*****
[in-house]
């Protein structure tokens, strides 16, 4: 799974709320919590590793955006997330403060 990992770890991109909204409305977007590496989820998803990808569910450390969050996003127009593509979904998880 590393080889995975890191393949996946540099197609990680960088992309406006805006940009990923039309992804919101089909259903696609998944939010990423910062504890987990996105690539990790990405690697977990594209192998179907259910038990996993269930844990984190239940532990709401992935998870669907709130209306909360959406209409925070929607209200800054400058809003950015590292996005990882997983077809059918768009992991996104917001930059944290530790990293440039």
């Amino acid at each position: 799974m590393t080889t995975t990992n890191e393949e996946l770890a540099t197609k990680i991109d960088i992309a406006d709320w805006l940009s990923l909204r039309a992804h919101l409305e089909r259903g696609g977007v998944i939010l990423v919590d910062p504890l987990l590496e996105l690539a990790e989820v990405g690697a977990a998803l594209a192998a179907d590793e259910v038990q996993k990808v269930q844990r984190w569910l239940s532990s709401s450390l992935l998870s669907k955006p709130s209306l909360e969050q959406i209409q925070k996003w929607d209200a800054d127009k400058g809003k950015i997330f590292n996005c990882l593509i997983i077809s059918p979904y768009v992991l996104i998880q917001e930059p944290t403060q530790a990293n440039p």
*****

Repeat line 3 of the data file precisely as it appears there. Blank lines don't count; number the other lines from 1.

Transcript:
């Amino acid at each position: 799974m590393t080889t995975t990992n890191e393949e996946l770890a540099t197609k990680i991109d960088i992309a406006d709320w805006l940009s990923l909204r039309a992804h919101l409305e089909r259903g696609g977007v998944i939010l990423v919590d910062p504890l987990l590496e996105l690539a990790e989820v990405g690697a977990a998803l594209a192998a179907d590793e259910v038990q996993k990808v269930q844990r984190w569910l239940s532990s709401s450390l992935l998870s669907k955006p709130s209306l909360e969050q959406i209409q925070k996003w929607d209200a800054d127009k400058g809003k950015i997330f590292n996005c990882l593509i997983i077809s059918p979904y768009v992991l996104i998880q917001e930059p944290t403060q530790a990293n440039p």